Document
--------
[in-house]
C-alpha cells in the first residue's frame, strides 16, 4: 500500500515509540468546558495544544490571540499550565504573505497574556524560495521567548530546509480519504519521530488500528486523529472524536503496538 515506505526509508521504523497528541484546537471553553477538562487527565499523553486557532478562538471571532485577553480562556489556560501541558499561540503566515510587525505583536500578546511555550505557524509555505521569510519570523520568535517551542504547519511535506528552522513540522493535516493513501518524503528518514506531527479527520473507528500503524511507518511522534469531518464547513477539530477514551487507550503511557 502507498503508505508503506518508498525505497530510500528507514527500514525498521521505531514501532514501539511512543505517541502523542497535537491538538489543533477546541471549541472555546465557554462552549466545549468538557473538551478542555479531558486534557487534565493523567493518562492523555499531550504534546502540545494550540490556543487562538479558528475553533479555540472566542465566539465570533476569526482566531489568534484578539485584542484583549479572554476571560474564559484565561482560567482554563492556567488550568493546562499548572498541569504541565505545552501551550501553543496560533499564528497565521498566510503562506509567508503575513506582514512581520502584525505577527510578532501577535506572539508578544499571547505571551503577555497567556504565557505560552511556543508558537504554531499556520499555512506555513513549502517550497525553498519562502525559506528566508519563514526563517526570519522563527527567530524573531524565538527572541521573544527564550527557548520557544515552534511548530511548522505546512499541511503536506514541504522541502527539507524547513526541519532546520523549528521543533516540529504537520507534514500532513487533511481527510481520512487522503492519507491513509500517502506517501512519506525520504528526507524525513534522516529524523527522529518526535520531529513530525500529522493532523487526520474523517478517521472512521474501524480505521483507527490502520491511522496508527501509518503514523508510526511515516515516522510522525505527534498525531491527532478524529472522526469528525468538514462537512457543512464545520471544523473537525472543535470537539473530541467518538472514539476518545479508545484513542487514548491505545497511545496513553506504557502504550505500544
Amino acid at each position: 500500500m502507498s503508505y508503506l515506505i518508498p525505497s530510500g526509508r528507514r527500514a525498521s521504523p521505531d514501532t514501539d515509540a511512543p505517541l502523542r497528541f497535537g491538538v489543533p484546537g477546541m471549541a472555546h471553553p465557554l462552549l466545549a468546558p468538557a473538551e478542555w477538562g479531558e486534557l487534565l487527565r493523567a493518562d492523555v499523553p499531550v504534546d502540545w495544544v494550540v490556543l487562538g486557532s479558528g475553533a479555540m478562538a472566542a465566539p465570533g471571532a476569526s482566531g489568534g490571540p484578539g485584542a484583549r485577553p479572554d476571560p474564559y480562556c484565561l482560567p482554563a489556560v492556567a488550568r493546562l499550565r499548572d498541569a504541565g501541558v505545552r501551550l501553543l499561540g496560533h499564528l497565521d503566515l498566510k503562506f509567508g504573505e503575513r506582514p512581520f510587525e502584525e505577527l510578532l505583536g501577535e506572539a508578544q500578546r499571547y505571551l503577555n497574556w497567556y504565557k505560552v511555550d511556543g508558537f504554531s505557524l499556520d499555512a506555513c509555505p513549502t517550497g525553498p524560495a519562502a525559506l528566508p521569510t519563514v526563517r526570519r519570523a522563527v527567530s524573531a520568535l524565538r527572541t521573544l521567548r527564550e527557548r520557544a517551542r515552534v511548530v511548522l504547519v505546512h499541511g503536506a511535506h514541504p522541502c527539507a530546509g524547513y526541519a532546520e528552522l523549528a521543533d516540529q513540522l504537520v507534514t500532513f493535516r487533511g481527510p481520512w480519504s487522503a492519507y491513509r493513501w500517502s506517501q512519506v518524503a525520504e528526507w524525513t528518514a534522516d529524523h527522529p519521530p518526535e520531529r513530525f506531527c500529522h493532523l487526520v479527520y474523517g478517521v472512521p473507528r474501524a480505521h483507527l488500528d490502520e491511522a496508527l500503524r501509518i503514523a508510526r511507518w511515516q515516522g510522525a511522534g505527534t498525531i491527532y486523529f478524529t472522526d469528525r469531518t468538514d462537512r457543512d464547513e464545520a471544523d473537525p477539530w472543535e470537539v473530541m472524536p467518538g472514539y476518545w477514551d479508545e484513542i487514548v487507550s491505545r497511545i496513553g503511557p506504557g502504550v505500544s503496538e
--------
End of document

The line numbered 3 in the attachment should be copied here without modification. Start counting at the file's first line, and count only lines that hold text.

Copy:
Amino acid at each position: 500500500m502507498s503508505y508503506l515506505i518508498p525505497s530510500g526509508r528507514r527500514a525498521s521504523p521505531d514501532t514501539d515509540a511512543p505517541l502523542r497528541f497535537g491538538v489543533p484546537g477546541m471549541a472555546h471553553p465557554l462552549l466545549a468546558p468538557a473538551e478542555w477538562g479531558e486534557l487534565l487527565r493523567a493518562d492523555v499523553p499531550v504534546d502540545w495544544v494550540v490556543l487562538g486557532s479558528g475553533a479555540m478562538a472566542a465566539p465570533g471571532a476569526s482566531g489568534g490571540p484578539g485584542a484583549r485577553p479572554d476571560p474564559y480562556c484565561l482560567p482554563a489556560v492556567a488550568r493546562l499550565r499548572d498541569a504541565g501541558v505545552r501551550l501553543l499561540g496560533h499564528l497565521d503566515l498566510k503562506f509567508g504573505e503575513r506582514p512581520f510587525e502584525e505577527l510578532l505583536g501577535e506572539a508578544q500578546r499571547y505571551l503577555n497574556w497567556y504565557k505560552v511555550d511556543g508558537f504554531s505557524l499556520d499555512a506555513c509555505p513549502t517550497g525553498p524560495a519562502a525559506l528566508p521569510t519563514v526563517r526570519r519570523a522563527v527567530s524573531a520568535l524565538r527572541t521573544l521567548r527564550e527557548r520557544a517551542r515552534v511548530v511548522l504547519v505546512h499541511g503536506a511535506h514541504p522541502c527539507a530546509g524547513y526541519a532546520e528552522l523549528a521543533d516540529q513540522l504537520v507534514t500532513f493535516r487533511g481527510p481520512w480519504s487522503a492519507y491513509r493513501w500517502s506517501q512519506v518524503a525520504e528526507w524525513t528518514a534522516d529524523h527522529p519521530p518526535e520531529r513530525f506531527c500529522h493532523l487526520v479527520y474523517g478517521v472512521p473507528r474501524a480505521h483507527l488500528d490502520e491511522a496508527l500503524r501509518i503514523a508510526r511507518w511515516q515516522g510522525a511522534g505527534t498525531i491527532y486523529f478524529t472522526d469528525r469531518t468538514d462537512r457543512d464547513e464545520a471544523d473537525p477539530w472543535e470537539v473530541m472524536p467518538g472514539y476518545w477514551d479508545e484513542i487514548v487507550s491505545r497511545i496513553g503511557p506504557g502504550v505500544s503496538e